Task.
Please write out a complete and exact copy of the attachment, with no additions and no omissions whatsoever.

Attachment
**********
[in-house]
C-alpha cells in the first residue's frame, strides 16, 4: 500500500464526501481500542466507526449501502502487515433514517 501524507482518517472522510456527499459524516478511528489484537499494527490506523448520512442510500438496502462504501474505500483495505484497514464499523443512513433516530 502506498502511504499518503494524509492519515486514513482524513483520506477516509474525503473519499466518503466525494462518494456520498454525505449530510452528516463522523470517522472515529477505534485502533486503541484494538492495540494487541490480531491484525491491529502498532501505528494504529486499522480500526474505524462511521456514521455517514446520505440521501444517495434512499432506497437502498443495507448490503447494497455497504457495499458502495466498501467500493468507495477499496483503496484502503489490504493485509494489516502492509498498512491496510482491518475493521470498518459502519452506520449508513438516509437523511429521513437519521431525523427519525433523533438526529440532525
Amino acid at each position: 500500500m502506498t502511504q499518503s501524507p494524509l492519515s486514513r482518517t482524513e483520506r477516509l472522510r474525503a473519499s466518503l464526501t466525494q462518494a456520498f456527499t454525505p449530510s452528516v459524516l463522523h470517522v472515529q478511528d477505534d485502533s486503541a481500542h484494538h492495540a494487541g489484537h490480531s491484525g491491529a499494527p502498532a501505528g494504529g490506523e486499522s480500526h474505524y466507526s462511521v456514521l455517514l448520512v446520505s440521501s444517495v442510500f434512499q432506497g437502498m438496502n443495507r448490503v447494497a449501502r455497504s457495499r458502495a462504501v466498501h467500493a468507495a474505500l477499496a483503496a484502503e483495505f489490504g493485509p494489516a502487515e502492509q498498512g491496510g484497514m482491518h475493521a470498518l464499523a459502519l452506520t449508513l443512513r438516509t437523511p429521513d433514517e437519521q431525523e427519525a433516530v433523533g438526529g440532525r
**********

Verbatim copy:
[in-house]
C-alpha cells in the first residue's frame, strides 16, 4: 500500500464526501481500542466507526449501502502487515433514517 501524507482518517472522510456527499459524516478511528489484537499494527490506523448520512442510500438496502462504501474505500483495505484497514464499523443512513433516530 502506498502511504499518503494524509492519515486514513482524513483520506477516509474525503473519499466518503466525494462518494456520498454525505449530510452528516463522523470517522472515529477505534485502533486503541484494538492495540494487541490480531491484525491491529502498532501505528494504529486499522480500526474505524462511521456514521455517514446520505440521501444517495434512499432506497437502498443495507448490503447494497455497504457495499458502495466498501467500493468507495477499496483503496484502503489490504493485509494489516502492509498498512491496510482491518475493521470498518459502519452506520449508513438516509437523511429521513437519521431525523427519525433523533438526529440532525
Amino acid at each position: 500500500m502506498t502511504q499518503s501524507p494524509l492519515s486514513r482518517t482524513e483520506r477516509l472522510r474525503a473519499s466518503l464526501t466525494q462518494a456520498f456527499t454525505p449530510s452528516v459524516l463522523h470517522v472515529q478511528d477505534d485502533s486503541a481500542h484494538h492495540a494487541g489484537h490480531s491484525g491491529a499494527p502498532a501505528g494504529g490506523e486499522s480500526h474505524y466507526s462511521v456514521l455517514l448520512v446520505s440521501s444517495v442510500f434512499q432506497g437502498m438496502n443495507r448490503v447494497a449501502r455497504s457495499r458502495a462504501v466498501h467500493a468507495a474505500l477499496a483503496a484502503e483495505f489490504g493485509p494489516a502487515e502492509q498498512g491496510g484497514m482491518h475493521a470498518l464499523a459502519l452506520t449508513l443512513r438516509t437523511p429521513d433514517e437519521q431525523e427519525a433516530v433523533g438526529g440532525r